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Back in King’s Landing we once again have wonderful scenes with the Imp – absolutely no surprise there – but there are subtler pleasures to be had in other places, too.  Tyrion’s ingenious plan to figure out which member of the Small Council was spying for Cersei was re-jiggered to make it more TV friendly, and here the change was brilliant – the seamless editing between his proposals to Pycelle, Littlefinger and Varys (Conleth Hill is steadily emerging as one of my very favorites in the cast) was a perfect choice.  Tyrion is no fool, and got the information he wanted – and showed he’s no softie either in the way he chose to handle things with Pycelle.  There were a lot of names tossed about here that will be important later, but the main focus should be on Tyrion and the nature of his cleverness – and certain patterns about who he’s willing to trust and who he isn’t.

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As well, we had some wonderful moments with Sansa, including the much-extended from the original scene where Shae introduces herself as her new handmaid.  Sansa has always been a hard character to love, but Sophie Turner is coming into her own with the role, really giving us insight into how hopeless and desperate Sansa’s situation is (Shae, by contrast, is coming across as rather annoying in my humble view).  We also saw that somehow little Myrcella and Tommen manage to be decent at heart despite their lineage – Tommen’s heartbreaking answer to his mother’s question about whether Robb’s death would please him the most revealing moment.  And if Sansa is hard to love, Cersei is easy to hate – but we once again see in her reaction to Tyrion’s quite real plan to marry Myrcella off that she does in fact love her children very much.  It is, as Tyrion himself once said, her one redeeming quality.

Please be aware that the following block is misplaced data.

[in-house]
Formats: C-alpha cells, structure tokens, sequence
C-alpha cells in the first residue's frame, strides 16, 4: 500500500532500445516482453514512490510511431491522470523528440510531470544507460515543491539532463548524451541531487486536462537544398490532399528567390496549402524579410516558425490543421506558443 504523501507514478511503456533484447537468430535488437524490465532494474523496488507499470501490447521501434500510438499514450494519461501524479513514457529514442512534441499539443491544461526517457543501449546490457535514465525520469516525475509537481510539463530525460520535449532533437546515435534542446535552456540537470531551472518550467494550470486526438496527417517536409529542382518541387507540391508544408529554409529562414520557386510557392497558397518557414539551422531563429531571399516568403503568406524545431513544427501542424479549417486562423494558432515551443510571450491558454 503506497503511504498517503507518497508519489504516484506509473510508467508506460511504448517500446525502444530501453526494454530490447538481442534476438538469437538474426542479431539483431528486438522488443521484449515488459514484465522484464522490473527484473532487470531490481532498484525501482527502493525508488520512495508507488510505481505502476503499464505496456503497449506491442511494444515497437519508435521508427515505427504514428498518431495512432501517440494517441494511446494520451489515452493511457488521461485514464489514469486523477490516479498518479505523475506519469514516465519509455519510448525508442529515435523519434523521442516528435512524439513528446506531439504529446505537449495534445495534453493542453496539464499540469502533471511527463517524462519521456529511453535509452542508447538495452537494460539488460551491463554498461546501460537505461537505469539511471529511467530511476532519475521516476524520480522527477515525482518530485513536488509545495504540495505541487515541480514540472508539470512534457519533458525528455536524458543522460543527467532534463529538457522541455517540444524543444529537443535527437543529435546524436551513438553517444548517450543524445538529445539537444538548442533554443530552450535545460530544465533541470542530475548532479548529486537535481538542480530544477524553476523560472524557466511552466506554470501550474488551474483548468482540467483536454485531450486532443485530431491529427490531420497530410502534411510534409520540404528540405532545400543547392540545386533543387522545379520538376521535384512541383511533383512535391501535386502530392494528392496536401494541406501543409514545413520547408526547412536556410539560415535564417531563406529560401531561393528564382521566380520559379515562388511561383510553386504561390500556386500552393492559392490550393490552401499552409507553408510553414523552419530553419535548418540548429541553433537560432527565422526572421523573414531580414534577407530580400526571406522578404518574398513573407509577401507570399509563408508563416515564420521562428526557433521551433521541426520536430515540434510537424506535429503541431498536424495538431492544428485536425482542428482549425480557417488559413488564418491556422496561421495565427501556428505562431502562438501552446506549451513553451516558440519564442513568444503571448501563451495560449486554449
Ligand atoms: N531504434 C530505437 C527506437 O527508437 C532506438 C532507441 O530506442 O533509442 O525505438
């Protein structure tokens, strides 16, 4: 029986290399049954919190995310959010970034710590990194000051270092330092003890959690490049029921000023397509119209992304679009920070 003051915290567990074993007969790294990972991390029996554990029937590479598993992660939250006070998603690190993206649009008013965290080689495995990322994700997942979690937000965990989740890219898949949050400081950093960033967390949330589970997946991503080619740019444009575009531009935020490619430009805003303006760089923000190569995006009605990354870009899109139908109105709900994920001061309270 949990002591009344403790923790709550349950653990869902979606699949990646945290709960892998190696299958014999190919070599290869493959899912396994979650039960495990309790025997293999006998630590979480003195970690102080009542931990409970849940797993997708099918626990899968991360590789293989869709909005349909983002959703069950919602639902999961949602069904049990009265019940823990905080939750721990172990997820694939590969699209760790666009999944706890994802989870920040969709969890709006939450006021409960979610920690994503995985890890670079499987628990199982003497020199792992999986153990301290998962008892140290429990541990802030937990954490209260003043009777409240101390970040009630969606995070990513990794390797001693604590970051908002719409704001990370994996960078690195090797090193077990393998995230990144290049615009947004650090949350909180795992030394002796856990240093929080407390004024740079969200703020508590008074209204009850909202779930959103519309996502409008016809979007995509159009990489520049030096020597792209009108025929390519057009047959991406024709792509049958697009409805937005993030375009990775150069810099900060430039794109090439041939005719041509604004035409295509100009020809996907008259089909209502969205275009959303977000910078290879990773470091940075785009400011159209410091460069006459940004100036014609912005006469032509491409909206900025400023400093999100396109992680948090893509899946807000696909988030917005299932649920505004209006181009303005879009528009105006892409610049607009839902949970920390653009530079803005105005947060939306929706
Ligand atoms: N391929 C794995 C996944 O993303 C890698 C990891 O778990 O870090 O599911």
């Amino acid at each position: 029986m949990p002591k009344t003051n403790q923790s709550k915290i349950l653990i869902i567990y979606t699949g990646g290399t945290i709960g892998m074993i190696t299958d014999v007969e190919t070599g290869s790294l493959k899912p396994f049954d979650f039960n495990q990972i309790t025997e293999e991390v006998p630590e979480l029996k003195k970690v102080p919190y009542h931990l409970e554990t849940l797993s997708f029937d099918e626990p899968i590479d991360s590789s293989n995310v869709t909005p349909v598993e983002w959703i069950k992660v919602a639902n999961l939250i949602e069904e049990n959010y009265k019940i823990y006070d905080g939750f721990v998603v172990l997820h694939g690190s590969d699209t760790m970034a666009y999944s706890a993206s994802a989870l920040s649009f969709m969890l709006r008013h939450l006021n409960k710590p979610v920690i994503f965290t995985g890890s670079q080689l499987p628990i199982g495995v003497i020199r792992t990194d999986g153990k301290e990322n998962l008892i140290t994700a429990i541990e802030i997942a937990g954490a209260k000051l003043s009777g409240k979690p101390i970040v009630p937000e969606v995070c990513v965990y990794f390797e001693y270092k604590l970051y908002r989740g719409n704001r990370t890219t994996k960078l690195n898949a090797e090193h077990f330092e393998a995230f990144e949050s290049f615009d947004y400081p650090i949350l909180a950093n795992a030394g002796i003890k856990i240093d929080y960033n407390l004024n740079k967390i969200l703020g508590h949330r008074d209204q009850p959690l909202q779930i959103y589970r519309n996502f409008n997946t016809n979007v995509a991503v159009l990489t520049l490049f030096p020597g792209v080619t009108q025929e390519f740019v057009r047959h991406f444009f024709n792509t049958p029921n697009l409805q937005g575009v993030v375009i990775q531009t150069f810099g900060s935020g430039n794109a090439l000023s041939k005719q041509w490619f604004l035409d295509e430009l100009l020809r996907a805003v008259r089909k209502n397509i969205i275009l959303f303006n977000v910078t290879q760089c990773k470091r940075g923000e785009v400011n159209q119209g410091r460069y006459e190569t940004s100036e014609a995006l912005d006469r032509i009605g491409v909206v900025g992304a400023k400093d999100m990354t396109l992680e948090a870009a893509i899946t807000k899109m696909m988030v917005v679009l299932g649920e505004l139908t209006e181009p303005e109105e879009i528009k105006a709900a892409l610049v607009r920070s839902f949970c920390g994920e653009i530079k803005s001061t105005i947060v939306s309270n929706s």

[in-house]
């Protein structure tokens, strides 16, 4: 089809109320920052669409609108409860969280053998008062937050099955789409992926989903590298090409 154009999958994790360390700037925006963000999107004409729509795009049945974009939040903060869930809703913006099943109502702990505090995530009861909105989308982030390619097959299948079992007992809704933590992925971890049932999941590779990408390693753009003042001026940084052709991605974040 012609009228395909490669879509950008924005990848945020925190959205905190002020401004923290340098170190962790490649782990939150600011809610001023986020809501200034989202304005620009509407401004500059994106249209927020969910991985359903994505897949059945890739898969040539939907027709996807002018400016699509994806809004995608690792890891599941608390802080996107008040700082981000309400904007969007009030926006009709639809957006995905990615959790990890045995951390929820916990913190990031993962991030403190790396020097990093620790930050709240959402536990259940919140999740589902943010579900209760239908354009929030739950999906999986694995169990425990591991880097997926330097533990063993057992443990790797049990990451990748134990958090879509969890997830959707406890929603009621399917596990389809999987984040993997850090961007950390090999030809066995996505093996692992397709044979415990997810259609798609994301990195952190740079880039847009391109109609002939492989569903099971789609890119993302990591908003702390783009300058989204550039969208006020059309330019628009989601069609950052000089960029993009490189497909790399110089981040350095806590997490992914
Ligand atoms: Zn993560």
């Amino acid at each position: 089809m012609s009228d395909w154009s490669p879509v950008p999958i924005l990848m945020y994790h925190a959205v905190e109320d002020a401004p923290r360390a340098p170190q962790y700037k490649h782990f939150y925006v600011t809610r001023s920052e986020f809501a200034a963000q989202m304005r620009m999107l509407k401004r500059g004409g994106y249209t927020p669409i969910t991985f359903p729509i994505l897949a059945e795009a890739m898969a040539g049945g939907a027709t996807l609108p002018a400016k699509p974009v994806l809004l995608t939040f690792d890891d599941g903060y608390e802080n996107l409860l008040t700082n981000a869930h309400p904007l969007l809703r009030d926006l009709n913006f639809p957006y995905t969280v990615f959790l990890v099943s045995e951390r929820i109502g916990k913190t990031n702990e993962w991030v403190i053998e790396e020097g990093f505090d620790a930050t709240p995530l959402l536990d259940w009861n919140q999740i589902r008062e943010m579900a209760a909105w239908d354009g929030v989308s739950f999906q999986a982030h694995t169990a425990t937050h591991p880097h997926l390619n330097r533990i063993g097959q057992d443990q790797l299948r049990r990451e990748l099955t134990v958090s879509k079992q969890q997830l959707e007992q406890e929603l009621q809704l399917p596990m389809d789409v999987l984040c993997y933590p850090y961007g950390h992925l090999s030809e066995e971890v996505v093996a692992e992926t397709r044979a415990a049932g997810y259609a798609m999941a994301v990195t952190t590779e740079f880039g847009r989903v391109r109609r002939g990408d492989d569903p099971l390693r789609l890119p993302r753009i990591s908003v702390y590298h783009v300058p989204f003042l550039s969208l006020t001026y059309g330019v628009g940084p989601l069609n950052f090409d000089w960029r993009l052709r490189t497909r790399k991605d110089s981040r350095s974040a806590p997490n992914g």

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Theon’s arc is another that’s been beautifully handled this season.  Alfie Allen didn’t really have much to do last year, but he’s been as much the star of the first three eps as anyone as we see how bitter and angry he is at the way his father treats him upon his return, and the divide in his heart caused by the feeling he has for Robb and the shabby treatment he’s receiving at the hands of his family.  If anything the inner conflict of the TV Theon is being given more weight than it was in the books, but I’m OK with that subtle change.  It’s all moving a bit too fast in Pyke, but I guess that was a necessary concession to the constraints of the adaptation.  Interesting, the “drowning” – the ceremony where the Iron-born pledge their service to the Drowned God – has been seriously toned-down for the TV version.  Given everything else we’ve seen in this series I can’t imagine was that detail was softened so much.

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There were two brief visits to the North this week.  First, we see that Bran is still being troubled by strange dreams – dreams where he sniffs the dirt and “tastes the blood of a fresh kill” in his mouth.  Winterfell’s Maester Luwin – who counts looking after Bran’s happiness as well as his mind and safety among the many duties that have been left in his hands – tries to reassure him that the stories Old Nan told him about prophetic dreams and magic were just that, stories – that magic has vanished from the world along with the dragons.  And north of The Wall, Craster evicts the Night’s Watch from his keep as punishment for Jon following him as he gave his baby son/grandson to the White Walkers, and Sam gives Gilly a memento of his mother to keep safe for him until he returns for it.

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1 comment

  1. A

    I know there was a bit of sexposition in season one but it just seems worse this season and poorly timed. What did that 5 minutes really show us? Where are the positive qualities of Renly? Ah well